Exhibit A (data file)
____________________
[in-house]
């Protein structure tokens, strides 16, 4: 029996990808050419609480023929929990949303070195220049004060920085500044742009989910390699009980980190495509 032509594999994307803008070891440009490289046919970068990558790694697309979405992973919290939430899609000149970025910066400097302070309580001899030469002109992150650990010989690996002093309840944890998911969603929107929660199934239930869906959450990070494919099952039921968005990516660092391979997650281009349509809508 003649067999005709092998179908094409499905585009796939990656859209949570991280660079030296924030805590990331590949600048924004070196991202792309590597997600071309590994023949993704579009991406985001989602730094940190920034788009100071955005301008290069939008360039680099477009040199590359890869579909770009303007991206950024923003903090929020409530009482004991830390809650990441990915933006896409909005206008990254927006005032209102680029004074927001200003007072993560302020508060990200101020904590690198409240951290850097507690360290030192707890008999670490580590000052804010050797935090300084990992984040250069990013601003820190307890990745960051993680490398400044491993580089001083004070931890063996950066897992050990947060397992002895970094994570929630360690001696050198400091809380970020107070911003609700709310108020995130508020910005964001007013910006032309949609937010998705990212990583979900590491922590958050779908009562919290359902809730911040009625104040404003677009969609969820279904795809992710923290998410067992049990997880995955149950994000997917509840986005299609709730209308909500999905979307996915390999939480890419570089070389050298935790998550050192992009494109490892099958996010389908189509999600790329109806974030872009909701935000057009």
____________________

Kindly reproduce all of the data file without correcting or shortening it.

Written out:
[in-house]
């Protein structure tokens, strides 16, 4: 029996990808050419609480023929929990949303070195220049004060920085500044742009989910390699009980980190495509 032509594999994307803008070891440009490289046919970068990558790694697309979405992973919290939430899609000149970025910066400097302070309580001899030469002109992150650990010989690996002093309840944890998911969603929107929660199934239930869906959450990070494919099952039921968005990516660092391979997650281009349509809508 003649067999005709092998179908094409499905585009796939990656859209949570991280660079030296924030805590990331590949600048924004070196991202792309590597997600071309590994023949993704579009991406985001989602730094940190920034788009100071955005301008290069939008360039680099477009040199590359890869579909770009303007991206950024923003903090929020409530009482004991830390809650990441990915933006896409909005206008990254927006005032209102680029004074927001200003007072993560302020508060990200101020904590690198409240951290850097507690360290030192707890008999670490580590000052804010050797935090300084990992984040250069990013601003820190307890990745960051993680490398400044491993580089001083004070931890063996950066897992050990947060397992002895970094994570929630360690001696050198400091809380970020107070911003609700709310108020995130508020910005964001007013910006032309949609937010998705990212990583979900590491922590958050779908009562919290359902809730911040009625104040404003677009969609969820279904795809992710923290998410067992049990997880995955149950994000997917509840986005299609709730209308909500999905979307996915390999939480890419570089070389050298935790998550050192992009494109490892099958996010389908189509999600790329109806974030872009909701935000057009």